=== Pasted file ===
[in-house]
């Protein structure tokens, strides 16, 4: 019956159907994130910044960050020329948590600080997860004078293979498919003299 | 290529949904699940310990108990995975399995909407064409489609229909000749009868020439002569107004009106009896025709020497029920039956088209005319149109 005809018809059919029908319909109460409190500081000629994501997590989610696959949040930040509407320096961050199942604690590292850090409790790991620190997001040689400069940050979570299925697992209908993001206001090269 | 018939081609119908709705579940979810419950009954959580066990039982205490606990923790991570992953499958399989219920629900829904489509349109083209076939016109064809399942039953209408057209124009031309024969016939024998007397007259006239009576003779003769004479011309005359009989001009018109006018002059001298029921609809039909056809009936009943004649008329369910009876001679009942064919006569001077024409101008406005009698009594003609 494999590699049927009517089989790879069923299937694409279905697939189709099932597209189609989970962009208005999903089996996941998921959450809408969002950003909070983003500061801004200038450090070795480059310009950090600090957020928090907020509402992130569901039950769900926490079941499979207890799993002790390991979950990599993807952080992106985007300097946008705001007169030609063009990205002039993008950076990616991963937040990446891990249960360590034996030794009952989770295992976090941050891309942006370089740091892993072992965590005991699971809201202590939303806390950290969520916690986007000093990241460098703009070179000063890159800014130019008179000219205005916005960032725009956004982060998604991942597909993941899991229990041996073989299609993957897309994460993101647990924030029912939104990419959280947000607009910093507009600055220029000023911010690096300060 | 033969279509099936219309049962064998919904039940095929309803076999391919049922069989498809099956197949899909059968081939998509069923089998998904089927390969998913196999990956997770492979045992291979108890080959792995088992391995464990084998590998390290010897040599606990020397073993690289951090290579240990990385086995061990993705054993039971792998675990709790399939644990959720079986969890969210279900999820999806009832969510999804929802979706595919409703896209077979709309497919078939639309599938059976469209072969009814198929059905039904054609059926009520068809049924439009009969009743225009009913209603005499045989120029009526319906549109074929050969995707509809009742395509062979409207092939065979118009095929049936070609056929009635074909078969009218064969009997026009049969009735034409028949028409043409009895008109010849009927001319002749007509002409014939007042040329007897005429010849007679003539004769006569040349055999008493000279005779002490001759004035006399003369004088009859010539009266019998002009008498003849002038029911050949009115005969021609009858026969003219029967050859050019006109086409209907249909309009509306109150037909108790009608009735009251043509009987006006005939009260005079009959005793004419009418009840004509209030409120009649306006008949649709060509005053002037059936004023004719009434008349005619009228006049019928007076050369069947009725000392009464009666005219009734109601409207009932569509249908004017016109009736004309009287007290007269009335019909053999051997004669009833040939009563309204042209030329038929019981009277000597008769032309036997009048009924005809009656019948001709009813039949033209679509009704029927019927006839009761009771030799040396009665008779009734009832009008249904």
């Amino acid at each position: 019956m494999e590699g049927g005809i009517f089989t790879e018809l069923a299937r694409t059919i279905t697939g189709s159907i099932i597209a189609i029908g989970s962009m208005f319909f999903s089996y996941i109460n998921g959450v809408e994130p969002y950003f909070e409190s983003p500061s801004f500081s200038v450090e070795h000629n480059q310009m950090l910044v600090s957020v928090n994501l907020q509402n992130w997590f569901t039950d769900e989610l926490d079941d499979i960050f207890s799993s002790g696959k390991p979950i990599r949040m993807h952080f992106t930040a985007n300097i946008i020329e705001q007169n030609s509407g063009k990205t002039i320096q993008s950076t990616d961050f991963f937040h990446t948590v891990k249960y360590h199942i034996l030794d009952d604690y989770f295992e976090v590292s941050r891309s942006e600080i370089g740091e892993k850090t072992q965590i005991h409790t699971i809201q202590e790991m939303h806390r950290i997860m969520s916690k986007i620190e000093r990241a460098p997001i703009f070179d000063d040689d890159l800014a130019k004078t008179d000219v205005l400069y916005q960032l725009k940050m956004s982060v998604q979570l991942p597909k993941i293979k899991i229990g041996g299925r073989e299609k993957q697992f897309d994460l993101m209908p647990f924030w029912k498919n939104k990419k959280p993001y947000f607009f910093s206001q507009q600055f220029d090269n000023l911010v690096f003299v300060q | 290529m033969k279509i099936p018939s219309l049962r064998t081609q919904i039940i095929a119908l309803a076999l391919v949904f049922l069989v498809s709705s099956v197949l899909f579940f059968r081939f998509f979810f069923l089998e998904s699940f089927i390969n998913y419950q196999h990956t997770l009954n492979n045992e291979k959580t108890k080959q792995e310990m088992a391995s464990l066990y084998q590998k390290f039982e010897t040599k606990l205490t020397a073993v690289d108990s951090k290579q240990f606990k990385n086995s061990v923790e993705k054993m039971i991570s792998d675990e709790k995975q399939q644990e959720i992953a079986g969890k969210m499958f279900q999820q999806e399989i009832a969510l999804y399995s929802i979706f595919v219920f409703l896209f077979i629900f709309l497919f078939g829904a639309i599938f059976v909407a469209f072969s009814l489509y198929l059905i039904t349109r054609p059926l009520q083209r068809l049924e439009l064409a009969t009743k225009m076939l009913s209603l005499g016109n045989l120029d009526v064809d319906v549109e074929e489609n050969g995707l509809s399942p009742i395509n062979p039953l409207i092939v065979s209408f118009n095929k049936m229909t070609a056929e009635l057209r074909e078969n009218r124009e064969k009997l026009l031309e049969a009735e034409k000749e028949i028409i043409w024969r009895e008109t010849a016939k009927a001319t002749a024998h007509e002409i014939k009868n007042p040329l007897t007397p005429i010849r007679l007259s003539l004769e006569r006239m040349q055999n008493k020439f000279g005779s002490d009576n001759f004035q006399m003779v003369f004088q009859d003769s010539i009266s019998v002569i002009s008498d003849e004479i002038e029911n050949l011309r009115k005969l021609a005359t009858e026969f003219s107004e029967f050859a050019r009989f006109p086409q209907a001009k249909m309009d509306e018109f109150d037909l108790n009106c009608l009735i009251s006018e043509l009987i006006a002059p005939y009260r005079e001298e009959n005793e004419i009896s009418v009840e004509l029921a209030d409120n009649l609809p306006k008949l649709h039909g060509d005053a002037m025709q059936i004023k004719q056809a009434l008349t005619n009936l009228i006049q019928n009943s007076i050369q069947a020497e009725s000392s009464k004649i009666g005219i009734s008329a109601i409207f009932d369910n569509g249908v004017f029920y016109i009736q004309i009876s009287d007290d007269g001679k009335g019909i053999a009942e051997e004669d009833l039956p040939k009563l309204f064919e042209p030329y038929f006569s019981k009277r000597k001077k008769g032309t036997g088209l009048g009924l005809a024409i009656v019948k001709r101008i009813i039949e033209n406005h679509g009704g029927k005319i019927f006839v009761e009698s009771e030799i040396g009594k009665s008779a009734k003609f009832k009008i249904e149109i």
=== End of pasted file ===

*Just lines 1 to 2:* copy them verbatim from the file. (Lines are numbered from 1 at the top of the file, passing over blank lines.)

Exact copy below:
[in-house]
């Protein structure tokens, strides 16, 4: 019956159907994130910044960050020329948590600080997860004078293979498919003299 | 290529949904699940310990108990995975399995909407064409489609229909000749009868020439002569107004009106009896025709020497029920039956088209005319149109 005809018809059919029908319909109460409190500081000629994501997590989610696959949040930040509407320096961050199942604690590292850090409790790991620190997001040689400069940050979570299925697992209908993001206001090269 | 018939081609119908709705579940979810419950009954959580066990039982205490606990923790991570992953499958399989219920629900829904489509349109083209076939016109064809399942039953209408057209124009031309024969016939024998007397007259006239009576003779003769004479011309005359009989001009018109006018002059001298029921609809039909056809009936009943004649008329369910009876001679009942064919006569001077024409101008406005009698009594003609 494999590699049927009517089989790879069923299937694409279905697939189709099932597209189609989970962009208005999903089996996941998921959450809408969002950003909070983003500061801004200038450090070795480059310009950090600090957020928090907020509402992130569901039950769900926490079941499979207890799993002790390991979950990599993807952080992106985007300097946008705001007169030609063009990205002039993008950076990616991963937040990446891990249960360590034996030794009952989770295992976090941050891309942006370089740091892993072992965590005991699971809201202590939303806390950290969520916690986007000093990241460098703009070179000063890159800014130019008179000219205005916005960032725009956004982060998604991942597909993941899991229990041996073989299609993957897309994460993101647990924030029912939104990419959280947000607009910093507009600055220029000023911010690096300060 | 033969279509099936219309049962064998919904039940095929309803076999391919049922069989498809099956197949899909059968081939998509069923089998998904089927390969998913196999990956997770492979045992291979108890080959792995088992391995464990084998590998390290010897040599606990020397073993690289951090290579240990990385086995061990993705054993039971792998675990709790399939644990959720079986969890969210279900999820999806009832969510999804929802979706595919409703896209077979709309497919078939639309599938059976469209072969009814198929059905039904054609059926009520068809049924439009009969009743225009009913209603005499045989120029009526319906549109074929050969995707509809009742395509062979409207092939065979118009095929049936070609056929009635074909078969009218064969009997026009049969009735034409028949028409043409009895008109010849009927001319002749007509002409014939007042040329007897005429010849007679003539004769006569040349055999008493000279005779002490001759004035006399003369004088009859010539009266019998002009008498003849002038029911050949009115005969021609009858026969003219029967050859050019006109086409209907249909309009509306109150037909108790009608009735009251043509009987006006005939009260005079009959005793004419009418009840004509209030409120009649306006008949649709060509005053002037059936004023004719009434008349005619009228006049019928007076050369069947009725000392009464009666005219009734109601409207009932569509249908004017016109009736004309009287007290007269009335019909053999051997004669009833040939009563309204042209030329038929019981009277000597008769032309036997009048009924005809009656019948001709009813039949033209679509009704029927019927006839009761009771030799040396009665008779009734009832009008249904």